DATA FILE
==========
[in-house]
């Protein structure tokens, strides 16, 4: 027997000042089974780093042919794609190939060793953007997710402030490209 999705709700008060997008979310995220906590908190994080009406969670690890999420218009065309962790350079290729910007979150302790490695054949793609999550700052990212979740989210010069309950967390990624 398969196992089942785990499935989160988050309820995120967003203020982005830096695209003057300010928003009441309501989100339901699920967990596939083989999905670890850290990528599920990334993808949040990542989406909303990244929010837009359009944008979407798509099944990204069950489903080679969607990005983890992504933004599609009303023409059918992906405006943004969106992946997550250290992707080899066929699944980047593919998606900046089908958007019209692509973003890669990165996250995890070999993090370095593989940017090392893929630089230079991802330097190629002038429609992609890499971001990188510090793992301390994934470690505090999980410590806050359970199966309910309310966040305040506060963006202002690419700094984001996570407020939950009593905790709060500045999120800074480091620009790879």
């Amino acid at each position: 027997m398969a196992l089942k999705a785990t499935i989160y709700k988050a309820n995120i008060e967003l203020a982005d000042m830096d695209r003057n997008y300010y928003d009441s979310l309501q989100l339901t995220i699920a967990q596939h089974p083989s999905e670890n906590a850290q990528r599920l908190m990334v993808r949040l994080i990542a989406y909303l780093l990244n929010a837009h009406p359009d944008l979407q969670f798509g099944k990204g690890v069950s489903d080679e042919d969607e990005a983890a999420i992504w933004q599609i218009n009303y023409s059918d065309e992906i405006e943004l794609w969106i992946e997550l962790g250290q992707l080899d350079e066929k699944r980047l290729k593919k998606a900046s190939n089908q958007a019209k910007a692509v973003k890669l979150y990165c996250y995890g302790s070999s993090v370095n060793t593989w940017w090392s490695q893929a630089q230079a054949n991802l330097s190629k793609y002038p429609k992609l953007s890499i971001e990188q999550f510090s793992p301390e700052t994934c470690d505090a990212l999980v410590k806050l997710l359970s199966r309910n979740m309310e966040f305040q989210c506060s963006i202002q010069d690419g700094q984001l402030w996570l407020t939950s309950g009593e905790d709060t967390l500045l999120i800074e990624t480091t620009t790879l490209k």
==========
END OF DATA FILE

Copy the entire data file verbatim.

[in-house]
């Protein structure tokens, strides 16, 4: 027997000042089974780093042919794609190939060793953007997710402030490209 999705709700008060997008979310995220906590908190994080009406969670690890999420218009065309962790350079290729910007979150302790490695054949793609999550700052990212979740989210010069309950967390990624 398969196992089942785990499935989160988050309820995120967003203020982005830096695209003057300010928003009441309501989100339901699920967990596939083989999905670890850290990528599920990334993808949040990542989406909303990244929010837009359009944008979407798509099944990204069950489903080679969607990005983890992504933004599609009303023409059918992906405006943004969106992946997550250290992707080899066929699944980047593919998606900046089908958007019209692509973003890669990165996250995890070999993090370095593989940017090392893929630089230079991802330097190629002038429609992609890499971001990188510090793992301390994934470690505090999980410590806050359970199966309910309310966040305040506060963006202002690419700094984001996570407020939950009593905790709060500045999120800074480091620009790879």
């Amino acid at each position: 027997m398969a196992l089942k999705a785990t499935i989160y709700k988050a309820n995120i008060e967003l203020a982005d000042m830096d695209r003057n997008y300010y928003d009441s979310l309501q989100l339901t995220i699920a967990q596939h089974p083989s999905e670890n906590a850290q990528r599920l908190m990334v993808r949040l994080i990542a989406y909303l780093l990244n929010a837009h009406p359009d944008l979407q969670f798509g099944k990204g690890v069950s489903d080679e042919d969607e990005a983890a999420i992504w933004q599609i218009n009303y023409s059918d065309e992906i405006e943004l794609w969106i992946e997550l962790g250290q992707l080899d350079e066929k699944r980047l290729k593919k998606a900046s190939n089908q958007a019209k910007a692509v973003k890669l979150y990165c996250y995890g302790s070999s993090v370095n060793t593989w940017w090392s490695q893929a630089q230079a054949n991802l330097s190629k793609y002038p429609k992609l953007s890499i971001e990188q999550f510090s793992p301390e700052t994934c470690d505090a990212l999980v410590k806050l997710l359970s199966r309910n979740m309310e966040f305040q989210c506060s963006i202002q010069d690419g700094q984001l402030w996570l407020t939950s309950g009593e905790d709060t967390l500045l999120i800074e990624t480091t620009t790879l490209k």